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Are we supposed to ignore the Orioles’ run differential?

Jul 23, 2012, 9:32 AM EDT

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The Orioles have allowed far more runs than they’ve scored this year. In fact, they’ve allowed 44 more runs than they’ve scored, which has led many — myself included — to believe that they’ve out-performed their talent level this season and are due for a downward correction. Their actual record: 51-44. The record a team with their run-differential would be expected to have: 43-52. Something’s gotta give eventually, right?

Ken Rosenthal’s latest column has a part dealing with all of that and he says that it’s not a big deal, and even goes so far as to call the run differential thing a “myth”:

Some sabermetricians view that statistic as evidence that the Orioles will falter, but club officials see it differently. In their view, the Orioles’ run differential is easily explained.

First, the team’s inconsistent starting pitching produces an unusual number of blowouts. A mere seven games — two 12-run losses, one 11-run loss and four seven-run losses — account for a whopping minus-63.

The Orioles’ terrific bullpen, on the other hand, enables the club to win an inordinate number of close games — the O’s are 10-2 in extra innings and 19-6 in one-run outcomes.

Well, sure, that explains it. But it doesn’t in any way establish that their out-performing their run differential is sustainable. And that’s the key point that “some sabermetricians” would make.

Yes, the Orioles have erratic starting pitching that is prone to blowouts. But that’s no point in favor of the Orioles being better than they look. Usually teams with that kind of starting pitching have crappy records. Yes, they have been extremely fortunate in one-run games, but even teams with the greatest bullpens don’t see that level of success in close games over the long haul.

Would it be impossible for the Orioles to continue to out-perform their run differential all season? Of course not.  But thousands of team-seasons have been recorded since statistics have been kept, and it is pretty rare for any team to out-perform their run differential on the order that the Orioles are doing it at the moment for an entire season.  The Orioles are eight games ahead of their expected record. About a dozen or so teams have out-performed their expected record by ten games or more. Run differential analysis being on-point is far less of a mythological thing than a team behaving for 162 games like the Orioles have behaved for 95 is.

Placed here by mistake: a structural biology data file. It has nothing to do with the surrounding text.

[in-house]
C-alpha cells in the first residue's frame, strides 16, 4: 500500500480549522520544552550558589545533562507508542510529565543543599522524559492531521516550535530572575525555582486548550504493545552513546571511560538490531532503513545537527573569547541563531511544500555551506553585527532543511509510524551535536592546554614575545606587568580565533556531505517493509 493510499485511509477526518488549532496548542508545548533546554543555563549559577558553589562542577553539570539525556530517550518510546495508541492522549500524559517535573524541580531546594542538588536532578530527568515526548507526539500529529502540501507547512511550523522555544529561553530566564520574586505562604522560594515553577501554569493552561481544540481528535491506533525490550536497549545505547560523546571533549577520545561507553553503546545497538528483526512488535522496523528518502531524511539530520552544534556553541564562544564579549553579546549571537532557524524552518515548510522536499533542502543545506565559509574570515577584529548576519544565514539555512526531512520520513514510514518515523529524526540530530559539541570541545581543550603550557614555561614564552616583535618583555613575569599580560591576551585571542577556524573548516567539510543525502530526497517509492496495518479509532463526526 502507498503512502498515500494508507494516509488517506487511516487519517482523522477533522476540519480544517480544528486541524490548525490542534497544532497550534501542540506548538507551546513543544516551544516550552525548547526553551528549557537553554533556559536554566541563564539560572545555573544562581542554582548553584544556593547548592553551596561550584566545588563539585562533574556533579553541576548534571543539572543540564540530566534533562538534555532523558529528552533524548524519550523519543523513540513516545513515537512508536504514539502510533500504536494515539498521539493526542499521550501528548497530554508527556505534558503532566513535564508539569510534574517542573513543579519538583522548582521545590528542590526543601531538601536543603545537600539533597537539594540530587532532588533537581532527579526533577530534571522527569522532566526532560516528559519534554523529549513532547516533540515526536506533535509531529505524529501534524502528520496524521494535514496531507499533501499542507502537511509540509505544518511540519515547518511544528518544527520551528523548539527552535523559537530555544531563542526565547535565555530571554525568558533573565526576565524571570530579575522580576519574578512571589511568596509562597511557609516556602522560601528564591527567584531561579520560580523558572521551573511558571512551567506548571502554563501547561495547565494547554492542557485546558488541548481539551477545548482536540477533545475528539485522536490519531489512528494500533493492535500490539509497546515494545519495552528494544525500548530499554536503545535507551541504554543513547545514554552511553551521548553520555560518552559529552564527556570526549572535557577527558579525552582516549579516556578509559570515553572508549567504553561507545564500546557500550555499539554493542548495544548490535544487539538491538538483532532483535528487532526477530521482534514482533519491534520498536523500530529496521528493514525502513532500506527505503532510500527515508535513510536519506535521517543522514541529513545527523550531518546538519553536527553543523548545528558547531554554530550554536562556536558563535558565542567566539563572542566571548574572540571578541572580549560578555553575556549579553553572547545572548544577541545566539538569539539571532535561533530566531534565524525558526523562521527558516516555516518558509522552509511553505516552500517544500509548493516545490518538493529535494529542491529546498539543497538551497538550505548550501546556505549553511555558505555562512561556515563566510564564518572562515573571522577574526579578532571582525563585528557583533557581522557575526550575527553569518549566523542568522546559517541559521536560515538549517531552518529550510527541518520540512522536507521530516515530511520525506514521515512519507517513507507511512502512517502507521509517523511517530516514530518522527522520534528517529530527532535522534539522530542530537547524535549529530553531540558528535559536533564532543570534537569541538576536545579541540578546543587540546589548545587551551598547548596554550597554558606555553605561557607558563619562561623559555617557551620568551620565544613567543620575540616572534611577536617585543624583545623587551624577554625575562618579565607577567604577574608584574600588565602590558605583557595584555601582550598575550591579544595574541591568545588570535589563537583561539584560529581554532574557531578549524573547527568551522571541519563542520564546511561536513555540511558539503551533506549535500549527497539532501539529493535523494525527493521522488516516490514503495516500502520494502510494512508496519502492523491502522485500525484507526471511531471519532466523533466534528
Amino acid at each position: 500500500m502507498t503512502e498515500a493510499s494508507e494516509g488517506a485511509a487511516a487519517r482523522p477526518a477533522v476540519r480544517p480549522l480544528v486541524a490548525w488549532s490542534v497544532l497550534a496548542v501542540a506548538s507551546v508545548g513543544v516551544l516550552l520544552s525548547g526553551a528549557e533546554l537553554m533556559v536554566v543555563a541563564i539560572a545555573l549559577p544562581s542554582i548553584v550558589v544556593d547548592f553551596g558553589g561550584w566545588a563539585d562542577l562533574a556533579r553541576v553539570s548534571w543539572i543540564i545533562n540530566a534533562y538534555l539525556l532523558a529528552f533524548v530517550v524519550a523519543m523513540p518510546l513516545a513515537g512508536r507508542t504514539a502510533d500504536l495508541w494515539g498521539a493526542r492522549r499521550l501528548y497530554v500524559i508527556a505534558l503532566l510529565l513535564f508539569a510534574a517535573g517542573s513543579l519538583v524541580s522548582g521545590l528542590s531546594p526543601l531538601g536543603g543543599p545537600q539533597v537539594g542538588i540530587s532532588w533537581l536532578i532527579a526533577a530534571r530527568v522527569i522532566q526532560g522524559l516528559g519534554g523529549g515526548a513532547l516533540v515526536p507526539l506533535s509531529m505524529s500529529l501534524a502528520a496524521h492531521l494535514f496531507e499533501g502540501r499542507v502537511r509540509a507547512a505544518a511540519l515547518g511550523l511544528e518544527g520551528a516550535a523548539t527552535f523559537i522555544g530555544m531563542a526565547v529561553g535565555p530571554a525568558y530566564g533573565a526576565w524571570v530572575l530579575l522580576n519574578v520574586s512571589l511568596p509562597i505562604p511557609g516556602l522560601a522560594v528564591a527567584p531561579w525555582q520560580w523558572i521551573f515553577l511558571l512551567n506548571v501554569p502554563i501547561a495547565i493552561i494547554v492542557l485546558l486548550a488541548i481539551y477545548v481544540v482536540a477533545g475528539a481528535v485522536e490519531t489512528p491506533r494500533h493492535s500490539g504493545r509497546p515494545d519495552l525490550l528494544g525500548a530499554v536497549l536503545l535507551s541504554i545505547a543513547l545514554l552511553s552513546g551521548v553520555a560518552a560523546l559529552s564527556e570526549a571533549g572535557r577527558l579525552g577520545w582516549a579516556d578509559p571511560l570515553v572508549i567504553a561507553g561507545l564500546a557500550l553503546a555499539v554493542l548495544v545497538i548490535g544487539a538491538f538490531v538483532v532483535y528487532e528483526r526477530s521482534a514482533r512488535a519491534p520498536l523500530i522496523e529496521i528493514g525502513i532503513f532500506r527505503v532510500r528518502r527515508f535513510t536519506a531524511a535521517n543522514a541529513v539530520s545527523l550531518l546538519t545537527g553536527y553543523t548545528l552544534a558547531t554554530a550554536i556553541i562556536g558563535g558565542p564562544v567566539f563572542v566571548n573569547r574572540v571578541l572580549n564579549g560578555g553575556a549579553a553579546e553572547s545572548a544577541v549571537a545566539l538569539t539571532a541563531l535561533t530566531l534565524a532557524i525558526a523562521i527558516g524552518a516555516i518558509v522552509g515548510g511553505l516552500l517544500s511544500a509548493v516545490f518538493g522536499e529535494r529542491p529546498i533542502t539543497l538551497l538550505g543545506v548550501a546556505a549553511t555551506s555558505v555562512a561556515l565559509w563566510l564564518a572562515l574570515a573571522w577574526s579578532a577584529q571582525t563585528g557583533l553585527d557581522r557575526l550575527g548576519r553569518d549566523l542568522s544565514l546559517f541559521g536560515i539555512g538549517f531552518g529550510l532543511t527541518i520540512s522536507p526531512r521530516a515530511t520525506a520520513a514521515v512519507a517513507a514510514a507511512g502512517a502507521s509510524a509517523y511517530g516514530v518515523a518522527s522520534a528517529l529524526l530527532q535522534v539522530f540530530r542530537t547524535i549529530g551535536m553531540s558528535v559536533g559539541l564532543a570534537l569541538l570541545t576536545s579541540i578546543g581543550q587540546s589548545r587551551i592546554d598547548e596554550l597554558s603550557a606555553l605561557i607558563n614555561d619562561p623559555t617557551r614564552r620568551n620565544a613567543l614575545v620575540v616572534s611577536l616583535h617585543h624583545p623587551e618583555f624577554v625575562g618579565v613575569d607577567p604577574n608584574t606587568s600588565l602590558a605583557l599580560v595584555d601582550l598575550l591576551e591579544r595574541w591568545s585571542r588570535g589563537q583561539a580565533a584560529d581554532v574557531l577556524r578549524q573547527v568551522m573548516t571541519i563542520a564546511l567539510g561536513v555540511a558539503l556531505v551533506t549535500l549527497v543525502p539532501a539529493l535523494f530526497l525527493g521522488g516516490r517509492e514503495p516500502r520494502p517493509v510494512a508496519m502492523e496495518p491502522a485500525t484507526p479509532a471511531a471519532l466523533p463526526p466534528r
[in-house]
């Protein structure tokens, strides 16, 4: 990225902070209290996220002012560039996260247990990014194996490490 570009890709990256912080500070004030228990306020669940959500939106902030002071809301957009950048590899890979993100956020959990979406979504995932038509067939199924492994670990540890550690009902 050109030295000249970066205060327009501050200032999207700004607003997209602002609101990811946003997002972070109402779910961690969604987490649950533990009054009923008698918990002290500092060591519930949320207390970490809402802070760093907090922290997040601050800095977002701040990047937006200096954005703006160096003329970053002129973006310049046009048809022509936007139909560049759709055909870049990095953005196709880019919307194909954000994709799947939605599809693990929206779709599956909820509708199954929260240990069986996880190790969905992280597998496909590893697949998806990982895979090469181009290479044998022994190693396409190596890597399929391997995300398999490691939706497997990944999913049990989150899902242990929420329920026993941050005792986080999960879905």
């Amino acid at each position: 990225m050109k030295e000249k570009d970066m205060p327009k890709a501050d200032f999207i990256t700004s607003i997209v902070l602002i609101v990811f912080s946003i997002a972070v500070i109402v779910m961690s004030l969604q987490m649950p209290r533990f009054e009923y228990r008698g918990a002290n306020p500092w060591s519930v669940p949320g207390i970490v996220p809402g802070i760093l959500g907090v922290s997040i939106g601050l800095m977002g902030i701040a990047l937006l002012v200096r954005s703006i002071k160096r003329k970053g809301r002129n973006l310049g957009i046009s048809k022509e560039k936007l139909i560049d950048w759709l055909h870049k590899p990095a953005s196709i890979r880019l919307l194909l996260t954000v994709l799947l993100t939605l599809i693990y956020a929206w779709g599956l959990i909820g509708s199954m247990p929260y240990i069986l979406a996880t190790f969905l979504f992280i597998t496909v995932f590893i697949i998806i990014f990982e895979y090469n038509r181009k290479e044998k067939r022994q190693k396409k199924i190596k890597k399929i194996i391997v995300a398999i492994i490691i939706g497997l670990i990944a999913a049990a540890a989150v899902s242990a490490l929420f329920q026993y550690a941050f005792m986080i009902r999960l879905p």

A good bullpen and erratic starting pitching may be skewing things at the moment. But it cannot be denied that if the O’s were to keep things up the way they currently are, it would be a historical exception, not the rule.

  1. Ben - Jul 23, 2012 at 9:36 AM

    Judging the comments here, and the volume of thumbs down received by anyone who points out the run differential problem, yes, Orioles fans would like us to ignore that.

  2. sdelmonte - Jul 23, 2012 at 10:14 AM

    For much of the season, people were making the same exact point about the Mets. There was no way to sustain their good record at that poor run differential. And that was, alas, quite true. I tried to ignore such comments, since I was having fun, but in the end, things usually do have a way of evening out.

    That said, the Mets’ bullpen is a farce right now. So it might not be fair to compare their downward spiral and the fate of the O’s.

    • tomemos - Jul 23, 2012 at 11:04 AM

      That’s part of the point, of course–bullpens are generally pretty inconsistent beasts. If the O’s bullpen is all that stands between them and annihilation, that’s not a good situation to be in.

      • kkolchak - Jul 23, 2012 at 11:35 AM

        Yep–they actually remind me of the 2005 Nats, whose bullpen, led by All Star closer Chad Cordero, kept them afloat until late july when it all fell apart.

  3. 18thstreet - Jul 23, 2012 at 10:30 AM

    Long answer: I think blowout wins and losses can skew run differential’s value as a statistic. In a blowout loss, you’re likely to handle the bullpen differently (even using backup infielders to throw an inning) which is likely to cost a extra few runs.